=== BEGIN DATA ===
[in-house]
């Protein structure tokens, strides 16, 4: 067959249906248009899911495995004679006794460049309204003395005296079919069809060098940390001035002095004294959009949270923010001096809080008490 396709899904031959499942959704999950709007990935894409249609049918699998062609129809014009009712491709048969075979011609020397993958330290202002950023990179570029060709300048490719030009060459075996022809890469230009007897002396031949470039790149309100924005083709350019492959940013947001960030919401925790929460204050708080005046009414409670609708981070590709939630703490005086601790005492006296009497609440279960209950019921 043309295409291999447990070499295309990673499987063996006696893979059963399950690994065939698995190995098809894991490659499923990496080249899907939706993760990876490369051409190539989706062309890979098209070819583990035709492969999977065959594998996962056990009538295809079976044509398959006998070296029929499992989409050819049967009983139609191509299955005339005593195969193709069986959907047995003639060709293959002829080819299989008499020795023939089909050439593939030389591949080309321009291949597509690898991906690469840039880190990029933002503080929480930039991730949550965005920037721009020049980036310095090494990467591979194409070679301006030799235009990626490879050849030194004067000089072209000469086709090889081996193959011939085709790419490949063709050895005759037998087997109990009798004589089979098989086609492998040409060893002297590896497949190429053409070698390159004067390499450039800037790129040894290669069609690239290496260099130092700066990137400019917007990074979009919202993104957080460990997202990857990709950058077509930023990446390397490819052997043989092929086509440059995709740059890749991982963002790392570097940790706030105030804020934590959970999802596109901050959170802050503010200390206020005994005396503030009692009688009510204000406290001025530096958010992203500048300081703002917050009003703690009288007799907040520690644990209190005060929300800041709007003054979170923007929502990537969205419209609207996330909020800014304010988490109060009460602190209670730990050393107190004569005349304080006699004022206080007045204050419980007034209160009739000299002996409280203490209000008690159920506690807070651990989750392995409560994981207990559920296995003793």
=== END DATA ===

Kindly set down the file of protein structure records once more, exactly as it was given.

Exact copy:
[in-house]
């Protein structure tokens, strides 16, 4: 067959249906248009899911495995004679006794460049309204003395005296079919069809060098940390001035002095004294959009949270923010001096809080008490 396709899904031959499942959704999950709007990935894409249609049918699998062609129809014009009712491709048969075979011609020397993958330290202002950023990179570029060709300048490719030009060459075996022809890469230009007897002396031949470039790149309100924005083709350019492959940013947001960030919401925790929460204050708080005046009414409670609708981070590709939630703490005086601790005492006296009497609440279960209950019921 043309295409291999447990070499295309990673499987063996006696893979059963399950690994065939698995190995098809894991490659499923990496080249899907939706993760990876490369051409190539989706062309890979098209070819583990035709492969999977065959594998996962056990009538295809079976044509398959006998070296029929499992989409050819049967009983139609191509299955005339005593195969193709069986959907047995003639060709293959002829080819299989008499020795023939089909050439593939030389591949080309321009291949597509690898991906690469840039880190990029933002503080929480930039991730949550965005920037721009020049980036310095090494990467591979194409070679301006030799235009990626490879050849030194004067000089072209000469086709090889081996193959011939085709790419490949063709050895005759037998087997109990009798004589089979098989086609492998040409060893002297590896497949190429053409070698390159004067390499450039800037790129040894290669069609690239290496260099130092700066990137400019917007990074979009919202993104957080460990997202990857990709950058077509930023990446390397490819052997043989092929086509440059995709740059890749991982963002790392570097940790706030105030804020934590959970999802596109901050959170802050503010200390206020005994005396503030009692009688009510204000406290001025530096958010992203500048300081703002917050009003703690009288007799907040520690644990209190005060929300800041709007003054979170923007929502990537969205419209609207996330909020800014304010988490109060009460602190209670730990050393107190004569005349304080006699004022206080007045204050419980007034209160009739000299002996409280203490209000008690159920506690807070651990989750392995409560994981207990559920296995003793």